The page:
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The Monumental Problem with the "Treasured Landscapes" Memo

H.R. Res. 1254 was introduced by Rep. Hastings and Bishop because the Department of the Interior (DOI) was not forthcoming with supplying information to the Congress surrounding the set of recommendations for Treasured Landscapes and for the potential designation of National Monuments under the Antiquities Act.  Less than 24 hours before the vote was to take place in the committee, the Department of the Interior released 383 pages of documents and indicated it was withholding at least 2,016 pages of other documents.  Many of the documents released were emails between Administration principals discussing treasured landscapes; however, the attachments to the emails were mostly left undisclosed.  These attachments, including one called "Treasured Landscapes Discussion Paper," likely have more substantive information about what was actually being considered yet they have not been released.

This whole controversy started when pages 15-21 of an internal (Not for Release) DOI memorandum was leaked.   The partial memorandum documented that talks were ongoing within the Administration regarding the possibility of creating at least 14 additional National Monuments under the 1906 Antiquities Act.  Secretary Salazar immediately characterized the document as simply a memo that came out of a "brainstorming session" within the Department. 

At a hearing before the Senate Energy and Natural Resources Committee, Secretary Salazar responded to a question about whether these plans were being pursued at the request of the White House, by saying, "Let me assure you there is no direction from the White House on any of this for the Department of Interior.  Zero, nada, nothing. It just isn't there."

The documents released on May 4th provide a glimpse into the internal workings of the Department of the Interior and the preparatory work surrounding the potential designation of Treasured Landscapes and new National Monument areas. It seems like a more far reaching effort than a simple "brainstorming session."  Rather, the work extended over a period of several months and the federal agencies involved in the preparatory work included the Bureau of Fish and Wildlife, the Bureau of Land Management, the National Park Service and the Bureau of Reclamation.

The documents that DOI recently released make it clear that White House involvement either existed or was about to exist at some stage of the monument issue.  We are not suggesting that White House involvement is inappropriate.  After all, the President does head up our Executive Branch.  And under the Antiquities Act, it is the President who would make any National Monument designation.  Further, there is evidence that national environmental groups were solicited for designation ideas as well, so the Secretary's description of simple "brainstorming session" seems more like a full fledged planning process.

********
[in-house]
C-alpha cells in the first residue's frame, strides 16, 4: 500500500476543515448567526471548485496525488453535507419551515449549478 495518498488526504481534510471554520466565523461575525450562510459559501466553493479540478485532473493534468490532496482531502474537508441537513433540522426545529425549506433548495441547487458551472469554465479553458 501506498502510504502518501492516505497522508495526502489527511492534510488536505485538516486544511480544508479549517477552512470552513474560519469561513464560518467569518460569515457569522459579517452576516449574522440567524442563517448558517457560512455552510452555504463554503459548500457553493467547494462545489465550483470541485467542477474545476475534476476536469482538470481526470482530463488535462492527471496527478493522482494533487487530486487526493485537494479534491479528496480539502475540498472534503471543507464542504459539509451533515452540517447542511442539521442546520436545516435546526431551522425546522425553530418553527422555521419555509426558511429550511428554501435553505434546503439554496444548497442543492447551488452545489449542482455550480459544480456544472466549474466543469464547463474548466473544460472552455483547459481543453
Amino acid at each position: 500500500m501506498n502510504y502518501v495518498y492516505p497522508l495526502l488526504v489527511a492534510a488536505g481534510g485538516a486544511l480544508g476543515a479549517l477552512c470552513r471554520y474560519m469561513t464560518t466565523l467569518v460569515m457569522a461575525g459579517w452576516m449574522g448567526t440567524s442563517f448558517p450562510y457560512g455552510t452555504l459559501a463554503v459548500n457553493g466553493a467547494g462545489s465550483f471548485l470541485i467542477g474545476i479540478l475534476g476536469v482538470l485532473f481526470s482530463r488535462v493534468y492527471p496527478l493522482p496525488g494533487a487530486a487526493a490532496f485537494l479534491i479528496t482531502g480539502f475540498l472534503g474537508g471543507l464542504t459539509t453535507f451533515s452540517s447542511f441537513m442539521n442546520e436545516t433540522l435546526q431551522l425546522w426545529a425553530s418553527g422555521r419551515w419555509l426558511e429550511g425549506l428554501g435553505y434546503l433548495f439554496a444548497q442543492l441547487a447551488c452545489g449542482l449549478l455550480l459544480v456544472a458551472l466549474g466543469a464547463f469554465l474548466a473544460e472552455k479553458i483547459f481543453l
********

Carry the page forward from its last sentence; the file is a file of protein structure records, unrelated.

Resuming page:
The Department's release of 328 pages of documents relating to the "Treasured Landscape" memo has created more questions than answers. 
* For example, why is DOI still refusing to release pages 1-14 of the original memorandum? 
* What could possibly be contained in those first 14 pages that the Department doesn't want to see the light of day?
* Were there pages of the original memo after page 22 that have yet to be released? 
* How extensive was the effort to involve environmental groups in developing these ideas?
* Why is the Department saying it is not obligated under the Freedom of Information Act to release 2,000 other pages of related documents to the Congress?  
* How could a little "brainstorming" session generated almost 2,500 pages of documents?
* Why haven't the attachments to many of the emails been released?
* Designating National Monuments clearly has nothing to do with national security so why the secrecy? 
* What could possibly be in these other documents that might prove embarrassing if one is to believe the Secretary that the original memo was simply the result of a "brainstorming session" in the Department?

In the coming weeks, ARRA will continue to focus on this story. 


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The Access Army Rocker Knocker or Ricochet Rocker features the Access Army logo CNC laser-cut into the rugged 3/16” plate steel.  Access Army Rocker Knockers are available with or without tubular rock sliders.  Best of all, Poison Spyder Customs is donating 10% of the purchase price for each set to the Blue Ribbon Coalition, which fights the legal battles for public access.  “We’re passionate about this issue,” says Larry McRae, president of Poison Spyder Customs, “access to public lands is what our sport is based on.  We’re proud to be a part of the Access Army!”